More protester killings in Colombian city

·2-min read

Two protesters have been killed in the Colombian city of Cali as they guarded one of several roadblocks set up by demonstrators to show their discontent with growing poverty and inequality during the pandemic.

The deaths come as Colombia's federal government sends hundreds of troops to restore order in the southwestern city, where clashes between protesters and civilians who oppose anti-government demonstrations and roadblocks resulted in at least five deaths last week.

Municipal officials in Cali said the two men murdered early on Tuesday morning were shot at by a gunman who fled on a motorcycle and still has not been captured.

Meanwhile, officials are meeting youth who have been staging roadblocks around the city for the past month.

"We reject painful actions like these which come as we are about to start negotiations," said Danis Renteria, the city's secretary for peace and tolerance.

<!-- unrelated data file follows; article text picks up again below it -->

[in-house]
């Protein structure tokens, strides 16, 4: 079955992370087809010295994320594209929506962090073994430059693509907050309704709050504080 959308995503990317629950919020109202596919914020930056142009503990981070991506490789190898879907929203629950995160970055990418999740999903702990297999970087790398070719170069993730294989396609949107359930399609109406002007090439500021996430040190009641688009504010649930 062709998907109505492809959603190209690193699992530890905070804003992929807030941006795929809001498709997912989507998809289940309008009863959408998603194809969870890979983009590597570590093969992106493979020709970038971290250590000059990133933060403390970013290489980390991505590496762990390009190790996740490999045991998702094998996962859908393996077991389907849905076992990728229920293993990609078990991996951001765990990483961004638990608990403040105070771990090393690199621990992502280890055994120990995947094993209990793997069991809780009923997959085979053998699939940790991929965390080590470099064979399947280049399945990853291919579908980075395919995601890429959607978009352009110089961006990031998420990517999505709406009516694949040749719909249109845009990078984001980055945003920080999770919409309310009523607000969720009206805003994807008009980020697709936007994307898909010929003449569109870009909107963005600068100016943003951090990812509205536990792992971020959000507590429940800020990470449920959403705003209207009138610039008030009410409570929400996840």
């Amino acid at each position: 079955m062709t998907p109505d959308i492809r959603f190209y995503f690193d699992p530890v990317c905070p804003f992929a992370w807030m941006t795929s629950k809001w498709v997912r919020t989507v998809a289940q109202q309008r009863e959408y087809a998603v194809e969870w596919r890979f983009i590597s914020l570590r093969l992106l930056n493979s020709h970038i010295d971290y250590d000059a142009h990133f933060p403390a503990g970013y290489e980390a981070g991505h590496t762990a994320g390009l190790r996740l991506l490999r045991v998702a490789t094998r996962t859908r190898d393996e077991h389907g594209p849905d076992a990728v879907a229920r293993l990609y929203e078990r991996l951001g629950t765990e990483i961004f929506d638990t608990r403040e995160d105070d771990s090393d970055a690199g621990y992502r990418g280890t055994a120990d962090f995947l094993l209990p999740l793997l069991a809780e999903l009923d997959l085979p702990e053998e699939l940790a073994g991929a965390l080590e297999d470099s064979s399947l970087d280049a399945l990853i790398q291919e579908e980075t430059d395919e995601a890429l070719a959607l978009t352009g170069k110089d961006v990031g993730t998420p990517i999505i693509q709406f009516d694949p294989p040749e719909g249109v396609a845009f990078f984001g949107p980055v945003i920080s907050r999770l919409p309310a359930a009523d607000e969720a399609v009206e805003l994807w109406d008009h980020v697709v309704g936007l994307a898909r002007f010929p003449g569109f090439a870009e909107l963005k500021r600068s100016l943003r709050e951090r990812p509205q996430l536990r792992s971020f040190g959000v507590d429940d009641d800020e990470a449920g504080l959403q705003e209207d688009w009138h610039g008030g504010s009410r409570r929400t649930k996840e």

Cali's mayor last week said 13 people were killed on Friday amid protests that included the looting of an office building, and clashes in which civilians with firearms shot at protesters who were trying to take over a police station in a wealthy neighbourhood.

The situation prompted President Ivan Duque to visit the city of two million, and send 1100 troops at the weekend to restore order and guard roads leading into Cali that have been blocked by protesters recently.

On Sunday, the United Nations High Commissioner for Human Rights, Michelle Bachelet, called for those who committed crimes on Friday to be held accountable.

According to Colombia's Human Rights Ombudsman, at least 42 people have been killed in the protests, which started on April 28 over a tax plan the government has since removed.

In Cali, where much of the violence has taken place, protests were marked at first by cases of police abuse, but have also been affected recently by clashes between civilians who favour and oppose the protests.

In the capital of Bogota protest leaders have met government officials to discuss conditions under which both sides could start to negotiate changes to social and economic policies.

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